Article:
I've just started reading the English translation of Crime And Punishment, and come across the following sentences where the usage of past perfect tense has confused me:
He was so badly dressed that even a man accustomed to shabbiness would have been ashamed to be seen in the street in such rags. In that quarter of the town, however, scarcely any shortcoming in dress would have created surprise. Owing to the proximity of the Hay Market, the number of establishment of bad character, the preponderance of trading and working class population crowded in these streets and alleys in the heart of Petersburg, types so various were to be seen in the streets that no figure, however queer, would have caused surprise.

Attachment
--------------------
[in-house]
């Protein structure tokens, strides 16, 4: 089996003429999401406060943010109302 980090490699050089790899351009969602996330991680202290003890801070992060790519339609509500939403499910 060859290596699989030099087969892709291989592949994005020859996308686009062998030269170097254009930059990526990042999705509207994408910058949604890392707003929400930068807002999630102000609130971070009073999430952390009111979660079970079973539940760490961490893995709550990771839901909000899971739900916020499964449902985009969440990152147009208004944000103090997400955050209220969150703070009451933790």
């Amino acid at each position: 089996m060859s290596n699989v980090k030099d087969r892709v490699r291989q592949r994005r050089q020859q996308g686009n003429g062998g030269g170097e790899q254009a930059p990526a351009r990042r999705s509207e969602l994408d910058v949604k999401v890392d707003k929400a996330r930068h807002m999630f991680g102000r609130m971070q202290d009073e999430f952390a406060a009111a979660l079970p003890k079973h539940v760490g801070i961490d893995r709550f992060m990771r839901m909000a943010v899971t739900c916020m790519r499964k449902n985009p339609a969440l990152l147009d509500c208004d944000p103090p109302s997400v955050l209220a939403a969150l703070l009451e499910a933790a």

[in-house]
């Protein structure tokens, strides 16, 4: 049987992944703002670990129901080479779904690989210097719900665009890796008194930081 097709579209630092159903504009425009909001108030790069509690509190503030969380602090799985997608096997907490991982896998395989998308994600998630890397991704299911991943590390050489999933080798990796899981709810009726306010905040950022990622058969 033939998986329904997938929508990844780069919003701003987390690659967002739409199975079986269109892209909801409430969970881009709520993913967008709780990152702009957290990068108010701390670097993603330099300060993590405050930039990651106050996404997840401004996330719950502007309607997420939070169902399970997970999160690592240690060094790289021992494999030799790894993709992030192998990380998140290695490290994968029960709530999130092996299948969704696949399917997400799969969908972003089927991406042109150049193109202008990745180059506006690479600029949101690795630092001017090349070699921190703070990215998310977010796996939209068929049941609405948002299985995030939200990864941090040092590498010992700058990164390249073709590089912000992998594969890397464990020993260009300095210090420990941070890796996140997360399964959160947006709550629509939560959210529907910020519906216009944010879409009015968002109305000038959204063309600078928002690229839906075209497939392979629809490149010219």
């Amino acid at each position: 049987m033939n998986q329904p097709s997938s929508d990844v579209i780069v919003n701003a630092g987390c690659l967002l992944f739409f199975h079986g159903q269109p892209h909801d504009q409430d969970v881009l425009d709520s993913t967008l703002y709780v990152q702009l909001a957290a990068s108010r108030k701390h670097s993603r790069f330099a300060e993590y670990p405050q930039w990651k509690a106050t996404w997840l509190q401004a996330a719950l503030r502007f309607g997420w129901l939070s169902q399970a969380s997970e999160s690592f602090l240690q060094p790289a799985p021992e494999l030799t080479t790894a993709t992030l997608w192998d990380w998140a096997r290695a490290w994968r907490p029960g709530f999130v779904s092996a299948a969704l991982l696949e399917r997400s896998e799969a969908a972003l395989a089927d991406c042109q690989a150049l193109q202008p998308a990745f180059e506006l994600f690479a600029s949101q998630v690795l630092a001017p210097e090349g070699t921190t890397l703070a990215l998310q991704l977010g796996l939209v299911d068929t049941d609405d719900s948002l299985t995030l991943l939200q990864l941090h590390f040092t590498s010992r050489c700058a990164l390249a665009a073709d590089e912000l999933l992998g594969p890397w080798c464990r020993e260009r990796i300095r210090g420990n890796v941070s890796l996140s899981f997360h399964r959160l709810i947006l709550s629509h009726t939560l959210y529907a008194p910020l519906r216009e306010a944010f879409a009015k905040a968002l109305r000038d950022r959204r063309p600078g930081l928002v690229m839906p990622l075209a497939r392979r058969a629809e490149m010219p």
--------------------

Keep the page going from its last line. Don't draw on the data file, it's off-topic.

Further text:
The use of past perfect appears in each of the three sentences. In all of them, for me, "would" instead of "would have" seems to be clearer. "Would have" leads me to read them through a subjunctive or a speculative mood, which I don't see them should imply, according to the scene being described. Or they do imply something that I've missed? Could you guys share your opinions. Thanks.